What’s your favorite way to use flaxseeds?



References:

Pan A, Yu D, Demark-Wahnefried W, Franco OH, Lin X. Meta-analysis of the effects of flaxseed interventions on blood lipids. Am J Clin Nutr. 2009;90(2):288-297. doi:10.3945/ajcn.2009.27469


Edel AL, Rodriguez-Leyva D, Maddaford TG, Caligiuri SP, Austria JA, Weighell W,

Guzman R, Aliani M, Pierce GN. Dietary flaxseed independently lowers circulating

cholesterol and lowers it beyond the effects of cholesterol-lowering medications alone in

patients with peripheral artery disease. J Nutr. 2015 Apr;145(4):749-57. doi:

10.3945/jn.114.204594. Epub 2015 Feb 18. PMID: 25694068.


Parikh M, Maddaford TG, Austria JA, Aliani M, Netticadan T, Pierce GN. Dietary Flaxseed as a Strategy for Improving Human Health. Nutrients. 2019;11(5):1171. Published 2019 May 25.

doi:10.3390/nu11051171

Updated: Oct 3

As busy and stressful as life can get, there are so many benefits to having dinner together as a family. From social and emotional development to decreased picky eating and better grades in school, you should try making family meals a priority.



I know what you’re thinking...between work, school, extracurricular activities, friends and meetings, it’s nearly impossible to sit down together as a family and eat. And then there’s the planning, cooking, plating, and cleaning.


I know, I get it.


And this isn’t even taking the current school year into account where your kids may all have different school schedules where you wake up not knowing which day of the week it is or which kid is in cohort A and goes to school on Mondays and Wednesdays. (Or is it Tuesdays and Thursdays??!!)


But every small effort you put into this will pay off. And you’ll find it much easier if you don’t overcomplicate things.


Parents shape a children’s eating environment in so many ways. From the food choices in the home to timing and location of meals and comments around food, parents are children’s primary benchmark of food culture.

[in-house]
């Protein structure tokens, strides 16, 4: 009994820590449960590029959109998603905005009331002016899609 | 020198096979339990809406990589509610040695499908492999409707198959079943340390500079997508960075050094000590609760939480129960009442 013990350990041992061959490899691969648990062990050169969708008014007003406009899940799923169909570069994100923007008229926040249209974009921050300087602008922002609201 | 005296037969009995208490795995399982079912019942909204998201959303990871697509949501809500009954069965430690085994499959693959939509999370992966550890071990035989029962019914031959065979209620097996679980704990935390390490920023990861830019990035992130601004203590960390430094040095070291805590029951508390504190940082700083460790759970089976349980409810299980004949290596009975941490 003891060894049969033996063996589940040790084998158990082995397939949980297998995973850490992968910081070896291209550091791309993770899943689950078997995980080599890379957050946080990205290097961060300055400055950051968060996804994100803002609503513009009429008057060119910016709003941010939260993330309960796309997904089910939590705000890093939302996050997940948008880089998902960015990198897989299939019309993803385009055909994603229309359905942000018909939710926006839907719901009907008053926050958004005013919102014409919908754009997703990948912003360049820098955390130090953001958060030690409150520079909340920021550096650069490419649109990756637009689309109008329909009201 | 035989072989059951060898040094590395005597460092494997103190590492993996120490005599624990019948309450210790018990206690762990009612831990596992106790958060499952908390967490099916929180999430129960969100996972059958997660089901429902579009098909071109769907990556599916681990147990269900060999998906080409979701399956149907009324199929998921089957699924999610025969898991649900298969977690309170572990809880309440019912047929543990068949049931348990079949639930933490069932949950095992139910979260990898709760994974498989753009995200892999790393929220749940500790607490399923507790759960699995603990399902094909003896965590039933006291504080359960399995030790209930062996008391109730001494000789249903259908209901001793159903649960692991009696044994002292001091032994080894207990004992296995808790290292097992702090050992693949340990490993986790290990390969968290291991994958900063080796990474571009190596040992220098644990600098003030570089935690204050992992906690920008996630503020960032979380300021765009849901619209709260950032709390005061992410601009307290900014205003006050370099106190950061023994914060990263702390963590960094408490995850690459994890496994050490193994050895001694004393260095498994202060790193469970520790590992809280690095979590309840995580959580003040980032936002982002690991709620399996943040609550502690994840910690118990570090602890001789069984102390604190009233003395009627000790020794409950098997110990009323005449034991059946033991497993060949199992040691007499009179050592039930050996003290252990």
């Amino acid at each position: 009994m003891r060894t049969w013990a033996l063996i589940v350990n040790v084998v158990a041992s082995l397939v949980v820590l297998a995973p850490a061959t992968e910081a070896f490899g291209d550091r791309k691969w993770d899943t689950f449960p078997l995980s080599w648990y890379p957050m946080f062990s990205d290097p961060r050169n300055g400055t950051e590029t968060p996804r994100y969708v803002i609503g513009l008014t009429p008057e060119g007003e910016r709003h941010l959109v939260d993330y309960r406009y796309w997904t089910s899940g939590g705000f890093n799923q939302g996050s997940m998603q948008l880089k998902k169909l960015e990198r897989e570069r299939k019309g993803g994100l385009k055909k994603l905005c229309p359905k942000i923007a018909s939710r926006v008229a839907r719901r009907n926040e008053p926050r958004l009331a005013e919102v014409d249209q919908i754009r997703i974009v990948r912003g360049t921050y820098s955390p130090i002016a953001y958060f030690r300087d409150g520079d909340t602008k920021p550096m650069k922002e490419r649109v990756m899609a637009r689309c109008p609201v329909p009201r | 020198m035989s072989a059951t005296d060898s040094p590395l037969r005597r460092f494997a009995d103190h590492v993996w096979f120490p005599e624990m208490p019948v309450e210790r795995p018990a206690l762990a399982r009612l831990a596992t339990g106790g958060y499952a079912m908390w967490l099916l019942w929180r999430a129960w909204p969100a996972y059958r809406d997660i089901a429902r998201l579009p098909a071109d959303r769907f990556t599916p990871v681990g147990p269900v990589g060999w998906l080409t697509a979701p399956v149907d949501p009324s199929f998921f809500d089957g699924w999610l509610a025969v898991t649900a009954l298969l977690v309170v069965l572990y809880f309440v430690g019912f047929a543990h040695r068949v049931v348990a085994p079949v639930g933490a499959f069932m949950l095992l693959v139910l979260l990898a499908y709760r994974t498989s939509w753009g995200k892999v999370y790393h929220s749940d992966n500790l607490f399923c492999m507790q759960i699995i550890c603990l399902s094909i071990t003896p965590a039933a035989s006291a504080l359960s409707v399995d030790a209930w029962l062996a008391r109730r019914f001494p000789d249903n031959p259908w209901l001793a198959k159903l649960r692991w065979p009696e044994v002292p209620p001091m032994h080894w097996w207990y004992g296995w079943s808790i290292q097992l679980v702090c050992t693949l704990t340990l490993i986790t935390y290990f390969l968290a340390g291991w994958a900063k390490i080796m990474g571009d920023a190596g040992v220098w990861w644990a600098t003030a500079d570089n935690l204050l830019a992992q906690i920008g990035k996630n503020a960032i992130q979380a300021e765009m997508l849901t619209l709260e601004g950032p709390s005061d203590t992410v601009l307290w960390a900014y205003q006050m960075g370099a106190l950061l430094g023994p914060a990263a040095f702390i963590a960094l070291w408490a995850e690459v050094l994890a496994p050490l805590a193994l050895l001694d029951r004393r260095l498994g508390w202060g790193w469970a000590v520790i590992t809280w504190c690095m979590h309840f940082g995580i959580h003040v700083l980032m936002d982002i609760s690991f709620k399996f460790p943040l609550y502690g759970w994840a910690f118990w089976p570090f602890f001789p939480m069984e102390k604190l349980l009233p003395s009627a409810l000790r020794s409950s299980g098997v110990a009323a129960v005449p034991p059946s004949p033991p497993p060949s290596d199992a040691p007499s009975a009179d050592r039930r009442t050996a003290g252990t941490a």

What constitutes a family meal anyway?


It’s any meal where some of the family sit down together and eat. It can be breakfast, lunch, and/or dinner. And it can be any family member. Maybe your spouse always works late and it’s just you and one child at home. OK...don’t pass up that opportunity to eat together.


Let’s discuss the benefits of eating meals together as a family, why eating dinner together as a family is particularly important for picky eaters, and how to put together easy family meals.


What are the benefits of eating family meals together?


1. Improved mental health


Family connectedness (feelings of love and warmth from parents) has been shown to improve mental health and well-being among teenagers. In females, higher self-esteem has been found with more frequent family meals. Some research points to females benefitting more than males with increased family dinners and with strong family bonds. Adolescence is a crucial time for establishing routines important for mental well-being.


2. Better grades in school


Studies show that children who have more frequent family meals tend to have better grades in school. This might be due to a stronger positive relationship with a parent, increased self-esteem or less TV time.


3. Lower risk of substance abuse and teen pregnancy.


4. Better social skills


Eating dinner together has been shown to increase the quality and frequency of communication. Communication is a skill - where better to learn it than with your family that loves and accepts you for who you are.


5. Overall healthier eating and decreased picky eating